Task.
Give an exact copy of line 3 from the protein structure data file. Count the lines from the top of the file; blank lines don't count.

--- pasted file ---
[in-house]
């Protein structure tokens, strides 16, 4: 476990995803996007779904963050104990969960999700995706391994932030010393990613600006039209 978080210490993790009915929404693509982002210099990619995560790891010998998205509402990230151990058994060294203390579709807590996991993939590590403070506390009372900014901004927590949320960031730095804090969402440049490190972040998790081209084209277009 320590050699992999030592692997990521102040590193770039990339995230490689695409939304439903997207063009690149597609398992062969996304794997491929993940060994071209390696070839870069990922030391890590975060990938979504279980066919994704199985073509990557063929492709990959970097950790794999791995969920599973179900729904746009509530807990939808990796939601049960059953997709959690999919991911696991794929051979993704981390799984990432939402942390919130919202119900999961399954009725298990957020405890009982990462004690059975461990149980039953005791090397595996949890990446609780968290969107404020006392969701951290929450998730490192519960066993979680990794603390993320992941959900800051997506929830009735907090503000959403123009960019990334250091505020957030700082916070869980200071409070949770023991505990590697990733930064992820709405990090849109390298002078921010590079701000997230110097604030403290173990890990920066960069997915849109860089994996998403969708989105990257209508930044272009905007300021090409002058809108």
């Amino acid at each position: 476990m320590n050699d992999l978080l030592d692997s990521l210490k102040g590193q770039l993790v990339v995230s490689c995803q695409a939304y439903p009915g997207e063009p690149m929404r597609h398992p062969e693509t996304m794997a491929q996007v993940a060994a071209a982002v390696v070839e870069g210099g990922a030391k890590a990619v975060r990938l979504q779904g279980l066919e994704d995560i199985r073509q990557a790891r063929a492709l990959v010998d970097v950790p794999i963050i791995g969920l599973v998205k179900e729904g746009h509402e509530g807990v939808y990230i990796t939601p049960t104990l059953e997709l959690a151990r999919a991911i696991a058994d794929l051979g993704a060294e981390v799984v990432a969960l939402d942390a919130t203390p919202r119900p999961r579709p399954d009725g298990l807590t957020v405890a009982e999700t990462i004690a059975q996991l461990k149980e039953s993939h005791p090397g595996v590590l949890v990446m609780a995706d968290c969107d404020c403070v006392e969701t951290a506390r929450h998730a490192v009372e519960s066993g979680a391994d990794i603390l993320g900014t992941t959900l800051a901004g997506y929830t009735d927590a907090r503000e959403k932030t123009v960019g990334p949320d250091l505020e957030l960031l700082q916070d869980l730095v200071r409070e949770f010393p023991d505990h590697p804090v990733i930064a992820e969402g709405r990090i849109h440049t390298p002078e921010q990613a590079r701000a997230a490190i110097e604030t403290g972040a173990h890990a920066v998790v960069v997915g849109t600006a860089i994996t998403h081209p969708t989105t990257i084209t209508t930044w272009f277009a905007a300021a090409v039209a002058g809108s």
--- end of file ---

């Amino acid at each position: 476990m320590n050699d992999l978080l030592d692997s990521l210490k102040g590193q770039l993790v990339v995230s490689c995803q695409a939304y439903p009915g997207e063009p690149m929404r597609h398992p062969e693509t996304m794997a491929q996007v993940a060994a071209a982002v390696v070839e870069g210099g990922a030391k890590a990619v975060r990938l979504q779904g279980l066919e994704d995560i199985r073509q990557a790891r063929a492709l990959v010998d970097v950790p794999i963050i791995g969920l599973v998205k179900e729904g746009h509402e509530g807990v939808y990230i990796t939601p049960t104990l059953e997709l959690a151990r999919a991911i696991a058994d794929l051979g993704a060294e981390v799984v990432a969960l939402d942390a919130t203390p919202r119900p999961r579709p399954d009725g298990l807590t957020v405890a009982e999700t990462i004690a059975q996991l461990k149980e039953s993939h005791p090397g595996v590590l949890v990446m609780a995706d968290c969107d404020c403070v006392e969701t951290a506390r929450h998730a490192v009372e519960s066993g979680a391994d990794i603390l993320g900014t992941t959900l800051a901004g997506y929830t009735d927590a907090r503000e959403k932030t123009v960019g990334p949320d250091l505020e957030l960031l700082q916070d869980l730095v200071r409070e949770f010393p023991d505990h590697p804090v990733i930064a992820e969402g709405r990090i849109h440049t390298p002078e921010q990613a590079r701000a997230a490190i110097e604030t403290g972040a173990h890990a920066v998790v960069v997915g849109t600006a860089i994996t998403h081209p969708t989105t990257i084209t209508t930044w272009f277009a905007a300021a090409v039209a002058g809108s």